Just as kids are heading back to school, Congress is gliding through a five-week vacation.

If senators and House members returned home from Washington with a mid-term grade in hand, it surely would be "incomplete." After seven months of short work weeks and long weekends, Congress has yet to complete even one of the 12 bills required to fund the government. Everything from military operations in Afghanistan and security at diplomatic outposts around the globe to meat inspections and air-traffic control at home is unsettled.

The new fiscal year starts Oct. 1. With just nine work days scheduled in September, you would usually expect a resolution authorizing federal agencies to continue operating at their present, post-sequester funding levels — the congressional equivalent of a homework pass.

Instead, you may see another Washington specialty: a manufactured crisis. Some Republicans are threatening to block any funding measures, forcing a government shutdown come October.

Why? The Affordable Care Act. The deficit. The debt ceiling. Foreign aid. Take your pick. Anything will do for Texas Sen. Ted Cruz and other tea party-affiliated architects of this made-for-cable crisis.

Cooler heads in the GOP leadership understand that a government shutdown would backfire politically, not to mention the ripple effects on an already weak economy. But it's increasingly clear that House Speaker John Boehner has little sway over the most conservative members of his caucus. Boehner's inability to produce a majority in the Republican-controlled House was on full display when he pulled a transportation funding bill from the floor before the summer recess.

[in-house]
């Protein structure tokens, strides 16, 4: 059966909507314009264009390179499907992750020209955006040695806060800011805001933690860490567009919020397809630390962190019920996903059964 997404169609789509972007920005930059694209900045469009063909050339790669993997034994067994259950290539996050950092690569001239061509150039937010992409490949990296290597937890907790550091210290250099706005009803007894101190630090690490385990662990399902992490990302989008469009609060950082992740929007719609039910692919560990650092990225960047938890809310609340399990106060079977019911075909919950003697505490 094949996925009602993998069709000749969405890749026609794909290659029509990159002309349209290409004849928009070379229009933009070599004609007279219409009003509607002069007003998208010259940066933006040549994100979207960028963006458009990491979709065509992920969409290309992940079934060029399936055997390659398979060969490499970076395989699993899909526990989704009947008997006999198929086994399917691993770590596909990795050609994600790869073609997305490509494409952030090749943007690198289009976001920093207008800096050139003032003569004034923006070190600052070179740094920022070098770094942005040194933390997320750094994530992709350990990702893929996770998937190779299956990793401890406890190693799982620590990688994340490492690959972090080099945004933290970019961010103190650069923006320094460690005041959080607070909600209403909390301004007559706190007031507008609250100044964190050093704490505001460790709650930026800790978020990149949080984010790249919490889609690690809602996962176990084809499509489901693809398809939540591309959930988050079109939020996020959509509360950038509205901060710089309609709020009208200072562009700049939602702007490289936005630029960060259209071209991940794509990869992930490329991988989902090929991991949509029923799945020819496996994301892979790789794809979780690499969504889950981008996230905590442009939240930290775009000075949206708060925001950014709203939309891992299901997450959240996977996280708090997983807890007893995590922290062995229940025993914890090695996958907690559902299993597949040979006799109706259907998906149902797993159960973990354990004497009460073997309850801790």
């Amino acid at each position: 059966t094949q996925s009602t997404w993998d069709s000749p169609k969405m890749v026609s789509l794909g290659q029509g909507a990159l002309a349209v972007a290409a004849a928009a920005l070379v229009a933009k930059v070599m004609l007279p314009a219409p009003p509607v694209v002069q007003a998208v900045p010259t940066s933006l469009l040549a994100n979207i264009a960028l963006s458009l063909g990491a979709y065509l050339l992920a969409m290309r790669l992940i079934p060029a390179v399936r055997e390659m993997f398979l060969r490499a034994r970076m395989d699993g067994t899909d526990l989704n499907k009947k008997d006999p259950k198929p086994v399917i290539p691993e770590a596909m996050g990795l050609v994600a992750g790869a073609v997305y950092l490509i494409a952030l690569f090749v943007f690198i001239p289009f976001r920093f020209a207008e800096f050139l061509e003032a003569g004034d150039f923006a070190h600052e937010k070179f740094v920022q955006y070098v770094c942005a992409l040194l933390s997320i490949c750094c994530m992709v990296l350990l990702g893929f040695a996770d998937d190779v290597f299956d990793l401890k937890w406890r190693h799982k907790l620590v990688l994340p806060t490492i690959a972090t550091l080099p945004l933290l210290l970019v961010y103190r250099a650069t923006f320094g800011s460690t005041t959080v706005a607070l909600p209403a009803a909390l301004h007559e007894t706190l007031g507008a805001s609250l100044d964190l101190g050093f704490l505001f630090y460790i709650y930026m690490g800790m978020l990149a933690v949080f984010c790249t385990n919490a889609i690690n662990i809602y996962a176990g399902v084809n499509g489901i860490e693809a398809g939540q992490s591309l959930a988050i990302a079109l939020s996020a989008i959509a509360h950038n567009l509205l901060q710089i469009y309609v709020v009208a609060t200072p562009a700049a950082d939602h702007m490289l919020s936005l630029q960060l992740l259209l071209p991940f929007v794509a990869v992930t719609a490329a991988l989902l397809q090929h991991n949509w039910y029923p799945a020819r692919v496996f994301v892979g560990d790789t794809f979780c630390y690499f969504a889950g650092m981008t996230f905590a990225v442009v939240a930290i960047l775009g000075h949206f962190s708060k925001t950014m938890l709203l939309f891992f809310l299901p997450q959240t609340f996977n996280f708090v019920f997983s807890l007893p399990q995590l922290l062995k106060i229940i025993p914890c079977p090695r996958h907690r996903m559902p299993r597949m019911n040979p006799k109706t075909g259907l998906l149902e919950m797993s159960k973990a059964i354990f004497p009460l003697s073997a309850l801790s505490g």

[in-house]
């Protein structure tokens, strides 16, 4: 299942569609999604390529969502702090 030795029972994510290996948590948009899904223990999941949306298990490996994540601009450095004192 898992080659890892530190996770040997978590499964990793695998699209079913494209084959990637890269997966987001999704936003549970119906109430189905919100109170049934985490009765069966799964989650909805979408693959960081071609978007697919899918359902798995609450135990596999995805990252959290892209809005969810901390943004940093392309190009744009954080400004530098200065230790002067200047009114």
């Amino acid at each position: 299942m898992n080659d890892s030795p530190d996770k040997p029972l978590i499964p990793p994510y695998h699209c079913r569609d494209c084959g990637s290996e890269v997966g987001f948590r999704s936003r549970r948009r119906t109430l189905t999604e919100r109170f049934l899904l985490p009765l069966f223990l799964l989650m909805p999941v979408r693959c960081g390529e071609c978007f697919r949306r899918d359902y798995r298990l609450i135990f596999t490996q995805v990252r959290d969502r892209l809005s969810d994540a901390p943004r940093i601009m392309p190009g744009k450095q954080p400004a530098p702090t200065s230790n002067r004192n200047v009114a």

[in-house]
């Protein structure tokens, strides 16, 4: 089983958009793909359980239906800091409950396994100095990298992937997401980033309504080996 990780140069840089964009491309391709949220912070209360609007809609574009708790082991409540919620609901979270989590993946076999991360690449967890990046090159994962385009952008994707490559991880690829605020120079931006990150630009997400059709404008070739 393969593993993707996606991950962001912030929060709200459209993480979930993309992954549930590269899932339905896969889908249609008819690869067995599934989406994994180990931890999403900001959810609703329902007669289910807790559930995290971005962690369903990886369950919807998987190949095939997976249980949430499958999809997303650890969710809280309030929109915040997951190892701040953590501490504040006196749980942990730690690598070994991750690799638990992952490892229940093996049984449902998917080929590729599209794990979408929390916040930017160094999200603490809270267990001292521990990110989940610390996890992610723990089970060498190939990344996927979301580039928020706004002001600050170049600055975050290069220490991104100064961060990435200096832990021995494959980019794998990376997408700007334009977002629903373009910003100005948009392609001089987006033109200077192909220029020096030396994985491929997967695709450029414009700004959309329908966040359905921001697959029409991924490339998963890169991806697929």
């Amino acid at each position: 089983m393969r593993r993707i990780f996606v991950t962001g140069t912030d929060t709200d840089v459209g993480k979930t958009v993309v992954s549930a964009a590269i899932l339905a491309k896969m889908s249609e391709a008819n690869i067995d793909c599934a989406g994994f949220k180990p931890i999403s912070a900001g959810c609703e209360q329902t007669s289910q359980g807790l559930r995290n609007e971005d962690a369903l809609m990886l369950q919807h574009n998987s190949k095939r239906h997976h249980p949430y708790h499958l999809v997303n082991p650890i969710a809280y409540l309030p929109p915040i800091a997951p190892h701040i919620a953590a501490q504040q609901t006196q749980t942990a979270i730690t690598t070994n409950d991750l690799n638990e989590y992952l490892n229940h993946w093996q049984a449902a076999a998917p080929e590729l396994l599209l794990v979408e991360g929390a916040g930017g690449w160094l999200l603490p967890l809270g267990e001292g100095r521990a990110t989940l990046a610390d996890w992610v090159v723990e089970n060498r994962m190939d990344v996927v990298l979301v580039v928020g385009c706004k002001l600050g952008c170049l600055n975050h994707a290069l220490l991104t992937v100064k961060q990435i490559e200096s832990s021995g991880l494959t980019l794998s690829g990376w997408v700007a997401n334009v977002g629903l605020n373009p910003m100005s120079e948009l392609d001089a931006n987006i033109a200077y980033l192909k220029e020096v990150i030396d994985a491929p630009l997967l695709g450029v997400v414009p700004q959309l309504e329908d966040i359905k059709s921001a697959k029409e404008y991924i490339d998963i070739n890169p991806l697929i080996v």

The bill, one of the 12 needed to fund the government, pays for programs including transit and highway maintenance. It would cut current spending by $4.4 billion, consistent with the sequestration cuts that took effect earlier this year. For some hard-liners, the cuts weren't deep enough. Others said they were too much. Had the bill come to a vote, it would have been an embarrassing defeat for the speaker, much like the recent defeat of the farm bill.

What's especially confounding is that congressional Republicans could be claiming victories instead of forming a circular firing squad.

On the budget, the deficit is shrinking rapidly, declining by a third in the last year alone. Reduced government spending is a primary reason for the improved balance sheet.

On taxes, President Barack Obama endorsed lower corporate income tax rates — another major GOP goal — before leaving on his own vacation.

Yes, the president wants more spending on roads, bridges and education in return. But both parties are dissatisfied with the sequester — Democrats because of cuts in domestic programs, Republicans because of defense cuts.

That sounds like the basis for negotiations, maybe a, dare we say, bipartisan deal that address taxes, spending and long-term deficit and debt issues.

Reaching an agreement isn't easy in Washington's hyperpartisan atmosphere. But settling for another phony crisis, long on bluster and short on substance, would turn a summer incomplete into a fall failure.